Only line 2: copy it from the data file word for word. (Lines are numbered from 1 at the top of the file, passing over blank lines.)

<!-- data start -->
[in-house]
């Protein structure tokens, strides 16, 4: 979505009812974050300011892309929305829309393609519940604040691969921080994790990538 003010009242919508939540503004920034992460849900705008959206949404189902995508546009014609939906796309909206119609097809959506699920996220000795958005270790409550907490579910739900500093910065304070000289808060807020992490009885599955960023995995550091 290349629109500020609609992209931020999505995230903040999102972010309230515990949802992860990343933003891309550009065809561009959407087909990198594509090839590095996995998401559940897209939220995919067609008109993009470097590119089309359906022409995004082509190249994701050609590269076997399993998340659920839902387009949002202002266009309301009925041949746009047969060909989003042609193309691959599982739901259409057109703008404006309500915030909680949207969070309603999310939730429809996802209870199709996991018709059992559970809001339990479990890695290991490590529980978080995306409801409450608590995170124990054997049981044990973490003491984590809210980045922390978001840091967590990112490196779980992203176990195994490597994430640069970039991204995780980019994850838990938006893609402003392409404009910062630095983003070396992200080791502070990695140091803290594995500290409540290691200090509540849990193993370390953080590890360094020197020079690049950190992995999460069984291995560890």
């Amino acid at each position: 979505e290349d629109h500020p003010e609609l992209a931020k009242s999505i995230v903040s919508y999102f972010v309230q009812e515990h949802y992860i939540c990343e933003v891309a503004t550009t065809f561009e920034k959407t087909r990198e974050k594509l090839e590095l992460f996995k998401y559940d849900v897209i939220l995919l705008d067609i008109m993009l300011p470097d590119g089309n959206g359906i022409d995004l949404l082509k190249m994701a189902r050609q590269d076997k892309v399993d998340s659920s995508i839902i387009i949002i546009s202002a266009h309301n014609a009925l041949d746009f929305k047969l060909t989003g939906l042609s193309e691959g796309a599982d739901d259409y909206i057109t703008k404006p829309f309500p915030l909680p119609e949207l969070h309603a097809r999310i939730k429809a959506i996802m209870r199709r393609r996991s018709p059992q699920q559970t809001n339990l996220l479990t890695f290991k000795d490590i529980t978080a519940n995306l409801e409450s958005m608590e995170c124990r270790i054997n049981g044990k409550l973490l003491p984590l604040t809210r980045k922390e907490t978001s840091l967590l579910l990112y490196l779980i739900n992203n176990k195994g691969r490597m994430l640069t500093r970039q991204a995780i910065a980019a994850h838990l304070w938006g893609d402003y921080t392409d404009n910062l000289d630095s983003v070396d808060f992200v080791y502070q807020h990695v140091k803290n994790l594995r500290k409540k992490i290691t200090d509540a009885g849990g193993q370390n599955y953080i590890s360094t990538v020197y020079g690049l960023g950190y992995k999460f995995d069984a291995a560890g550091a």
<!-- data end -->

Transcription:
């Protein structure tokens, strides 16, 4: 979505009812974050300011892309929305829309393609519940604040691969921080994790990538 003010009242919508939540503004920034992460849900705008959206949404189902995508546009014609939906796309909206119609097809959506699920996220000795958005270790409550907490579910739900500093910065304070000289808060807020992490009885599955960023995995550091 290349629109500020609609992209931020999505995230903040999102972010309230515990949802992860990343933003891309550009065809561009959407087909990198594509090839590095996995998401559940897209939220995919067609008109993009470097590119089309359906022409995004082509190249994701050609590269076997399993998340659920839902387009949002202002266009309301009925041949746009047969060909989003042609193309691959599982739901259409057109703008404006309500915030909680949207969070309603999310939730429809996802209870199709996991018709059992559970809001339990479990890695290991490590529980978080995306409801409450608590995170124990054997049981044990973490003491984590809210980045922390978001840091967590990112490196779980992203176990195994490597994430640069970039991204995780980019994850838990938006893609402003392409404009910062630095983003070396992200080791502070990695140091803290594995500290409540290691200090509540849990193993370390953080590890360094020197020079690049950190992995999460069984291995560890």